Here's where I toss out my words - like words in the wind. Sometimes putting stuff out on the internet can feel like that. Hope you can catch the breeze once in awhile.

Wednesday, July 05, 2006


The grad season is over now. We had two nephews graduate - one from Grade Nine the other from Grade Twelve. I attended the Grade Nine grad and got to hear one of the young graduates introduce a fellow classmate by telling us about a poem she had 'wroten'. I'm thinking a few more English classes might be in order. I'm thinking his teachers might either be shaking their heads or squirming. I'm thinking this is funny.

The play by play of Grade Twelve Grad will have to wait until my husband returns from a horse packing slash hiking trip he took to the mountains. I'll find out then because my husband picked up a number of celebrating graduates, including two nephews, at about 4:00 a.m.,the morning after Grad. He and his brother (father of said nephews) packed the boys and assorted friends who were also celebrating, into trucks and headed to the mountains where they would unload the horses, unload the boys, saddle up and head down the trail. No mercy shown to celebrants, I am sure.

But this grad season made me think of my favourite grad story. It has drama, tears, conflict, dilemma's, disasters - and that was just picking out the dress pattern. You see, I made both my daughter's grad dresses. (In Canada, at least western Canada - we call it Grad - Americans would call it Prom). The first one went without a hitch. The second one. . . . cue the drums.

We bought the pattern, measured, decided which size, bought the three layers of material - lining, shiny layer, sparkly layer - I boldy started cutting, then sewed up the lining, then tried said lining on my daughter and - - - the dress was too small. All the material had been cut and sewn. The nearest material shop was 140 klicks away. I sighed, then told my daughter we had two options. Buy a dress, or she could try to lose weight. Being Dutch, she chose the cheaper option. Back to the sewing machine while daughter walked and dieted and was quite proud of her new physique. Then I had to tell her to stop because the dress was now getting too big.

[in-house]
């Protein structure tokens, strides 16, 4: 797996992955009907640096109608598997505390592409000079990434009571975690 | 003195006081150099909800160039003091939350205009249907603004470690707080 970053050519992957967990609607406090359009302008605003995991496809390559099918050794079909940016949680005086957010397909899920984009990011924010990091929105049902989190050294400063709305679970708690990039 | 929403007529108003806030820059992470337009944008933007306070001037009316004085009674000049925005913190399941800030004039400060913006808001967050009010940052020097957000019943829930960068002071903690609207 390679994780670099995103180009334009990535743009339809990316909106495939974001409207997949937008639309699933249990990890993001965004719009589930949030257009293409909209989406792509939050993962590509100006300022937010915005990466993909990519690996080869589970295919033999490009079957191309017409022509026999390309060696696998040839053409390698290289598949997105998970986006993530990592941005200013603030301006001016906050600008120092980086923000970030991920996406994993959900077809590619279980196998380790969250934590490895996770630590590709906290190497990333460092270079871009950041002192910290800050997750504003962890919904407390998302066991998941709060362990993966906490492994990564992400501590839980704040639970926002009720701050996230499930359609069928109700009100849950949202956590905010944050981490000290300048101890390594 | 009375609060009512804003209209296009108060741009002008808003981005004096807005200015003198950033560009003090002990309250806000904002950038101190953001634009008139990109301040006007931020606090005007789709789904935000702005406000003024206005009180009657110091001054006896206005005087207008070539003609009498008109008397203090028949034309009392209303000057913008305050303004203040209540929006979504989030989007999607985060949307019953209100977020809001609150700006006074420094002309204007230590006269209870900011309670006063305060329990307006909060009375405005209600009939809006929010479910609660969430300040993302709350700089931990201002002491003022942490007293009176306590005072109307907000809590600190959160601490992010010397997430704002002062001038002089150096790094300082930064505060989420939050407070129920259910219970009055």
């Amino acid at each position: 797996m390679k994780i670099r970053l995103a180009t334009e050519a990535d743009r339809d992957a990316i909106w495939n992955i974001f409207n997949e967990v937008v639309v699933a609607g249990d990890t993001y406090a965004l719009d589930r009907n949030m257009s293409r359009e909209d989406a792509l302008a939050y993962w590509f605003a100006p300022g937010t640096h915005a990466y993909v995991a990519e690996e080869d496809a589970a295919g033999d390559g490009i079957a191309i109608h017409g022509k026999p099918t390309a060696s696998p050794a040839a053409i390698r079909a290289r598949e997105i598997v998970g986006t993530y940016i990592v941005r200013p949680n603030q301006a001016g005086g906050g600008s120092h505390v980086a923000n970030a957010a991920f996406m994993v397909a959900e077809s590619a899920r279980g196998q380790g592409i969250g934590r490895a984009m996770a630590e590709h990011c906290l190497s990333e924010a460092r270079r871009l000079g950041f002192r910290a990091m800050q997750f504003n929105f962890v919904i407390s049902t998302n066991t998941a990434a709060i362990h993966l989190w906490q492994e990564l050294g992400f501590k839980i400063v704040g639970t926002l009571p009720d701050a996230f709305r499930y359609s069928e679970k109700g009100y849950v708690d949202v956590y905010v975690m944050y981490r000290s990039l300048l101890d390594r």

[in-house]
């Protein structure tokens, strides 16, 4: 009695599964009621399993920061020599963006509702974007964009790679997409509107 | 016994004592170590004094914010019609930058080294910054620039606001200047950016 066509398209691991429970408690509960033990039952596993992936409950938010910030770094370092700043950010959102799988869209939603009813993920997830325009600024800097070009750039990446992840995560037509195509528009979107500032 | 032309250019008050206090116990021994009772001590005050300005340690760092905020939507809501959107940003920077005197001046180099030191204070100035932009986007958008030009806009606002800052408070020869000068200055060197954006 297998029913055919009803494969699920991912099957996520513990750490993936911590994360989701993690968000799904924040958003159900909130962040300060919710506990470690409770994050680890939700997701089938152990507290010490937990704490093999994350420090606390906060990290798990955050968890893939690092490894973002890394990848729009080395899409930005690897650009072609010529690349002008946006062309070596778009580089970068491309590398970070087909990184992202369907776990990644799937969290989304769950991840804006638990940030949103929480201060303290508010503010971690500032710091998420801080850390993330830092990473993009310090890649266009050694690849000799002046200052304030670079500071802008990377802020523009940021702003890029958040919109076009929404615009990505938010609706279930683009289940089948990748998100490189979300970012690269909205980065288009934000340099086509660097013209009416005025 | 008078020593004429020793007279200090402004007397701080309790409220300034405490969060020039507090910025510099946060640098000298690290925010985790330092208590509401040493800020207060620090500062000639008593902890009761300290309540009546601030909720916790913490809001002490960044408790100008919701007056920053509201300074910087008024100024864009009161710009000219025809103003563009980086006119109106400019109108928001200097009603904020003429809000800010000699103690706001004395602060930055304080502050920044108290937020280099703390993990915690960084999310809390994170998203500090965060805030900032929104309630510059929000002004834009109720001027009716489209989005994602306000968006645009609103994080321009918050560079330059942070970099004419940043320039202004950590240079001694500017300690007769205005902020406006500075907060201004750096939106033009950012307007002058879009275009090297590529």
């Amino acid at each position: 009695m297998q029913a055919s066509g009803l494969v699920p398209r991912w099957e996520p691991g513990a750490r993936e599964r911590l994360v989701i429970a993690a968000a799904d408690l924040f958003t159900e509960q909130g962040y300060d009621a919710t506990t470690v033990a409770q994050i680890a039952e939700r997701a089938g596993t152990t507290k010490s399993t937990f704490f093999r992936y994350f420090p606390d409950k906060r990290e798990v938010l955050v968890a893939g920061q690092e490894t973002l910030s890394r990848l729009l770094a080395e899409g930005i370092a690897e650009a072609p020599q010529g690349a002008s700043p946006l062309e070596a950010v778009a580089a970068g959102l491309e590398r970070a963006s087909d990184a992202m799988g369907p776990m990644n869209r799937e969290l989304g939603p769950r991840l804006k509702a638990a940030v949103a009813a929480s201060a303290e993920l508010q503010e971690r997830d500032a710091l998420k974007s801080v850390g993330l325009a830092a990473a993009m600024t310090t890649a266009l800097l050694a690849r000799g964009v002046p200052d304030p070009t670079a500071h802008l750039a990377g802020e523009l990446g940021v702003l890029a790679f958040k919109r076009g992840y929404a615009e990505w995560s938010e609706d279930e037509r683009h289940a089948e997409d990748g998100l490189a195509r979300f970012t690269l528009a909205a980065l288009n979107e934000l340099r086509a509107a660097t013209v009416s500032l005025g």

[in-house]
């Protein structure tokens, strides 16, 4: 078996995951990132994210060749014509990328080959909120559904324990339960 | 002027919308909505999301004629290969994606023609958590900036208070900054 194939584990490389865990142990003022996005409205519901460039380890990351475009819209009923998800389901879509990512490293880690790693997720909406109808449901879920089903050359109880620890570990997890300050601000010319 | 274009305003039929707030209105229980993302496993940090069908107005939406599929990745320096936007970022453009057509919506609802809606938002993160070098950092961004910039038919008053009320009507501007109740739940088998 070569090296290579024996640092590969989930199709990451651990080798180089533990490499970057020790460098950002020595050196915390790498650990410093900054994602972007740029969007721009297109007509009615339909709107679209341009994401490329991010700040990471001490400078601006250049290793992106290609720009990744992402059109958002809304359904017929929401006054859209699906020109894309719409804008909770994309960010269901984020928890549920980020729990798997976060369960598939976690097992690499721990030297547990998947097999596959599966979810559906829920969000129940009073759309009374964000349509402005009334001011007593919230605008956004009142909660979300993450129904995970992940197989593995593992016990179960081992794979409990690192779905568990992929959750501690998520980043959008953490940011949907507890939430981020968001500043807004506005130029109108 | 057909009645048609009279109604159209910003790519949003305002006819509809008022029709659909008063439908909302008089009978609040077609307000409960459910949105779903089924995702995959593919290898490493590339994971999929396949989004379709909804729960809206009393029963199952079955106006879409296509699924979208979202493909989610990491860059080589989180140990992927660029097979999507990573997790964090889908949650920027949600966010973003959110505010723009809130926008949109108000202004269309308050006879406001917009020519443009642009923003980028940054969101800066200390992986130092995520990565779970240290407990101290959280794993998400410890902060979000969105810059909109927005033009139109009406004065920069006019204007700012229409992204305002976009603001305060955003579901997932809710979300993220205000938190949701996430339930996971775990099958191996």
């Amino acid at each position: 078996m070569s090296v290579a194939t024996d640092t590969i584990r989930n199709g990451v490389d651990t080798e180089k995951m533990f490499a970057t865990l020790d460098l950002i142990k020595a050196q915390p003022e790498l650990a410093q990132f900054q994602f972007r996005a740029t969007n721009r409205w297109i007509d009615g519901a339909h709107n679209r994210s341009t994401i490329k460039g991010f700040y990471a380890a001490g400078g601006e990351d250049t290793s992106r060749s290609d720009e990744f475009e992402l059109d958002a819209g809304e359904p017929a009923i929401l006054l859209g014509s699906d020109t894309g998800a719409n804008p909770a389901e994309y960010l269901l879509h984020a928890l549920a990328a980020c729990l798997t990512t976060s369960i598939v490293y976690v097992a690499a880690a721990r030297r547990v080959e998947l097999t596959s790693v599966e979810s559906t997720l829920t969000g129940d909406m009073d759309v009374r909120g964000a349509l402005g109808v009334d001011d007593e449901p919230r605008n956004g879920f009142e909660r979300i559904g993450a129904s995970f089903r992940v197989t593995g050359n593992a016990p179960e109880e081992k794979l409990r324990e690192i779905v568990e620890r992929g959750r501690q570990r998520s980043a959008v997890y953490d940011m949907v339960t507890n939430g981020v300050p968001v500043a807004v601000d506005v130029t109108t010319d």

Finally the dress was done, it looked perfectly shiny and spangly and lovely. The day had arrived as days like this usually do. With minor panic. My husband and I were in a hurry, daughter was in a hurry to get to the hairdresser, son was wandering around asking dumb questions like 'where is my shirt?'. Daughter wantd the dress ironed before she left. So I turned on the iron, ran back to the bathroom to deal with my dripping hair, ran back to the ironing board, picked up the iron - can you guess where this is going? - put the iron down on the dress and screamed as the iron melted the dress. Hole 4 x 5 , left flank.

I said some bad words, my daughter's face looked like someone had knocked the wind out of her. Then I cried and my dear daughter who should have been the one crying, put her arm around my shoulder and told me it was all right. I was so proud of her in that moment.

The only saving grace was that I had melted the shiny layer of the three layers. I patched it with trembling fingers as I tried not to let the clock's relentless ticking make me make yet another drastic mistake. The spangly layer went over top and, huge relief. You could only see the patch if you looked very close.

Of course, my daughter, having a sense of humour as well as a sense of grace, had to show her classmates the patch and tell the story. It made a good grad story and she told it with zeal.

And I'm telling it now.

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